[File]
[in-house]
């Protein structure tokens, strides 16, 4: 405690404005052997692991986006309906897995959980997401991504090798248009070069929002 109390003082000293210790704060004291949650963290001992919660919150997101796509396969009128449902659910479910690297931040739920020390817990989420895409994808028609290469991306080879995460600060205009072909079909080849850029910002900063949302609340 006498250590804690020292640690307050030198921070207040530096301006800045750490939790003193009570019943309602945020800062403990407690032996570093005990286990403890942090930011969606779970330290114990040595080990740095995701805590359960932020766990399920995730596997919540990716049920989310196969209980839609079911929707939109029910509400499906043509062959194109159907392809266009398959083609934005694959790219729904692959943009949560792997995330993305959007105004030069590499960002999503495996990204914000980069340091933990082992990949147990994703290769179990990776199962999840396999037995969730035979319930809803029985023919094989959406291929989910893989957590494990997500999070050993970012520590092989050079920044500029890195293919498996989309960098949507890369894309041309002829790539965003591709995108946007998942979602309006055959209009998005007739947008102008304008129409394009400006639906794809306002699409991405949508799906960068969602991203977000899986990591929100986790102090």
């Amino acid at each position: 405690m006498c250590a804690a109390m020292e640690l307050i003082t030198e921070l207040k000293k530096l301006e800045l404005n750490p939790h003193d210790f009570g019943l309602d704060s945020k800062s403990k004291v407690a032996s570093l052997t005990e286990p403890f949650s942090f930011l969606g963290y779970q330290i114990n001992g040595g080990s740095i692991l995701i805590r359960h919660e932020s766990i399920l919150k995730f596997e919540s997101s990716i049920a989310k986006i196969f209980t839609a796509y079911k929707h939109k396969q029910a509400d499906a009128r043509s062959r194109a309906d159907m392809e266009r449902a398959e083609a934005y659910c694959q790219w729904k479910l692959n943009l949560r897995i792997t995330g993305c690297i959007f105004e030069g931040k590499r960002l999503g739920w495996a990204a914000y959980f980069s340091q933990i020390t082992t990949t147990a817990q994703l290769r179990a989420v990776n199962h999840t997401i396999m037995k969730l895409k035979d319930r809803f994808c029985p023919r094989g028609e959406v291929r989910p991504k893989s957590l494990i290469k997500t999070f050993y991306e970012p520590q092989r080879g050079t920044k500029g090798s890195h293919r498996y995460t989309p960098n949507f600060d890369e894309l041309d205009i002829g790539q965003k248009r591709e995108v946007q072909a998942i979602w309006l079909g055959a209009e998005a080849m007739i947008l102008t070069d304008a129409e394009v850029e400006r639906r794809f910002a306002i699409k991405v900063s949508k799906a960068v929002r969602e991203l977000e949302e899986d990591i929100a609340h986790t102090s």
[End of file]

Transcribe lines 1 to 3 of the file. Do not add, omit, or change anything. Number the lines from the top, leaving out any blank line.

[in-house]
């Protein structure tokens, strides 16, 4: 405690404005052997692991986006309906897995959980997401991504090798248009070069929002 109390003082000293210790704060004291949650963290001992919660919150997101796509396969009128449902659910479910690297931040739920020390817990989420895409994808028609290469991306080879995460600060205009072909079909080849850029910002900063949302609340 006498250590804690020292640690307050030198921070207040530096301006800045750490939790003193009570019943309602945020800062403990407690032996570093005990286990403890942090930011969606779970330290114990040595080990740095995701805590359960932020766990399920995730596997919540990716049920989310196969209980839609079911929707939109029910509400499906043509062959194109159907392809266009398959083609934005694959790219729904692959943009949560792997995330993305959007105004030069590499960002999503495996990204914000980069340091933990082992990949147990994703290769179990990776199962999840396999037995969730035979319930809803029985023919094989959406291929989910893989957590494990997500999070050993970012520590092989050079920044500029890195293919498996989309960098949507890369894309041309002829790539965003591709995108946007998942979602309006055959209009998005007739947008102008304008129409394009400006639906794809306002699409991405949508799906960068969602991203977000899986990591929100986790102090």
């Amino acid at each position: 405690m006498c250590a804690a109390m020292e640690l307050i003082t030198e921070l207040k000293k530096l301006e800045l404005n750490p939790h003193d210790f009570g019943l309602d704060s945020k800062s403990k004291v407690a032996s570093l052997t005990e286990p403890f949650s942090f930011l969606g963290y779970q330290i114990n001992g040595g080990s740095i692991l995701i805590r359960h919660e932020s766990i399920l919150k995730f596997e919540s997101s990716i049920a989310k986006i196969f209980t839609a796509y079911k929707h939109k396969q029910a509400d499906a009128r043509s062959r194109a309906d159907m392809e266009r449902a398959e083609a934005y659910c694959q790219w729904k479910l692959n943009l949560r897995i792997t995330g993305c690297i959007f105004e030069g931040k590499r960002l999503g739920w495996a990204a914000y959980f980069s340091q933990i020390t082992t990949t147990a817990q994703l290769r179990a989420v990776n199962h999840t997401i396999m037995k969730l895409k035979d319930r809803f994808c029985p023919r094989g028609e959406v291929r989910p991504k893989s957590l494990i290469k997500t999070f050993y991306e970012p520590q092989r080879g050079t920044k500029g090798s890195h293919r498996y995460t989309p960098n949507f600060d890369e894309l041309d205009i002829g790539q965003k248009r591709e995108v946007q072909a998942i979602w309006l079909g055959a209009e998005a080849m007739i947008l102008t070069d304008a129409e394009v850029e400006r639906r794809f910002a306002i699409k991405v900063s949508k799906a960068v929002r969602e991203l977000e949302e899986d990591i929100a609340h986790t102090s």